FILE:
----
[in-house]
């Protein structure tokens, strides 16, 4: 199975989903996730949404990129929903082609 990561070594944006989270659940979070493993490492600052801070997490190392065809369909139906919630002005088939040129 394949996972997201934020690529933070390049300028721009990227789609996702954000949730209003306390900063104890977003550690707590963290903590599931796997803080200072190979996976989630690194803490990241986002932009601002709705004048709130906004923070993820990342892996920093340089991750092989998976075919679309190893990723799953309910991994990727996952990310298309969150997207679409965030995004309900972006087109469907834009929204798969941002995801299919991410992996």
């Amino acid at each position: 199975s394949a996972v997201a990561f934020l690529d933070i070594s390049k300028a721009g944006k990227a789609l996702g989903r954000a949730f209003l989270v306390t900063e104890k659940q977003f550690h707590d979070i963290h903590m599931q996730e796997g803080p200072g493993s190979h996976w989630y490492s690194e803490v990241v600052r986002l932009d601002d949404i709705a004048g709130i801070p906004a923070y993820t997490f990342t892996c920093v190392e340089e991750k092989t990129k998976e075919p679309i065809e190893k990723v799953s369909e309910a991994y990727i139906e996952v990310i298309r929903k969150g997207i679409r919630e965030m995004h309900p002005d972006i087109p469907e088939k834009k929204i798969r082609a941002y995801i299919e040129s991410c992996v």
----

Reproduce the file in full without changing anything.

[in-house]
């Protein structure tokens, strides 16, 4: 199975989903996730949404990129929903082609 990561070594944006989270659940979070493993490492600052801070997490190392065809369909139906919630002005088939040129 394949996972997201934020690529933070390049300028721009990227789609996702954000949730209003306390900063104890977003550690707590963290903590599931796997803080200072190979996976989630690194803490990241986002932009601002709705004048709130906004923070993820990342892996920093340089991750092989998976075919679309190893990723799953309910991994990727996952990310298309969150997207679409965030995004309900972006087109469907834009929204798969941002995801299919991410992996």
């Amino acid at each position: 199975s394949a996972v997201a990561f934020l690529d933070i070594s390049k300028a721009g944006k990227a789609l996702g989903r954000a949730f209003l989270v306390t900063e104890k659940q977003f550690h707590d979070i963290h903590m599931q996730e796997g803080p200072g493993s190979h996976w989630y490492s690194e803490v990241v600052r986002l932009d601002d949404i709705a004048g709130i801070p906004a923070y993820t997490f990342t892996c920093v190392e340089e991750k092989t990129k998976e075919p679309i065809e190893k990723v799953s369909e309910a991994y990727i139906e996952v990310i298309r929903k969150g997207i679409r919630e965030m995004h309900p002005d972006i087109p469907e088939k834009k929204i798969r082609a941002y995801i299919e040129s991410c992996v």